Data Set of Fall Events and Daily Activities from Inertial Sensors

Author: Coventry University

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Contact: Olukunle Ojetola (olukunle.ojetola@coventry.ac.uk)

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Description

Wearable sensors are becoming popular for remote health monitoring as technology improves and cost reduces. One area in which wearable sensors are increasingly being used is falls monitoring. The elderly, in particular are vulnerable to falls and require continuous monitoring. Indeed, many attempts, with insufficient success have been made towards accurate, robust and generic falls and Activities of Daily Living (ADL) classification. A major challenge in developing solutions for fall detection is access to sufficiently large data set. This paper presents a description of the data set and the experimental protocols designed by the authors for the simulation of falls, near-falls and ADL. Forty-two volunteers were recruited to participate in an experiment that involved a set of scripted protocols. Four types of falls (forward, backward, lateral left and right) and several ADL were simulated. This data set is intended for the evaluation of fall detection algorithms by combining daily activities and transitions from one posture to another with falls. In our prior work, machine learning based fall detection algorithms were developed and evaluated. Results showed that our algorithm was able to discriminate between falls and ADL with an F-measure of 94%.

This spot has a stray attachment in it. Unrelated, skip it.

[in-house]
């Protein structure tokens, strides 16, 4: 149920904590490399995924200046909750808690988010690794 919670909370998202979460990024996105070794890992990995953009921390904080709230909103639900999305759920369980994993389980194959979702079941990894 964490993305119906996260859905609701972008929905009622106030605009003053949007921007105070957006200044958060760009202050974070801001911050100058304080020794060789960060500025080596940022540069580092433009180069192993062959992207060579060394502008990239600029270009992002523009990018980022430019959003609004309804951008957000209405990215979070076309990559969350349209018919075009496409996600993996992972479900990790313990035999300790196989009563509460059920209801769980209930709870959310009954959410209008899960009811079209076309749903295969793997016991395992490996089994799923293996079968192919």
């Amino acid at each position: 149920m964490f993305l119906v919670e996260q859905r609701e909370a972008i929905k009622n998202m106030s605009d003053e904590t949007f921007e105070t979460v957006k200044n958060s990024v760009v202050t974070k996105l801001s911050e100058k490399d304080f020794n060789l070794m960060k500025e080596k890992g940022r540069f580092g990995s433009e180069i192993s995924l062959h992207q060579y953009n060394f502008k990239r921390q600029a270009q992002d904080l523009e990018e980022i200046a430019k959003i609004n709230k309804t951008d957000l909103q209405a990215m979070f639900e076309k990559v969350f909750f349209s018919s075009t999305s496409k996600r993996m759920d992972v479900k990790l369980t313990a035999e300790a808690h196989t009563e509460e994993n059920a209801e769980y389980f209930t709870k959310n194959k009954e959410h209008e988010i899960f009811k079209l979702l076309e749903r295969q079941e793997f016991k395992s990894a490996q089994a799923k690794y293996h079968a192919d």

Access

The files are available for download via HTTP. Link: http://skuld.cs.umass.edu/traces/mmsys/2015/paper-15/

Broken link!

The original link was: http://skuld.cs.umass.edu/traces/mmsys/2015/paper-15/

References and Citation

Use of the datasets in published work should be acknowledged by a full citation to the authors' papers [OGB15] at the MMSys conference (Proceedings of ACM MMSys '15, Portland, Oregon, March 18-20, 2015).

References

  • OGB15: O. Ojetola, E. Gaura, J. Brusey. Data Set of Fall Events and Daily Activities from Inertial Sensors, Proceedings of ACM MMSys '15, Portland, Oregon, March 18-20, 2015.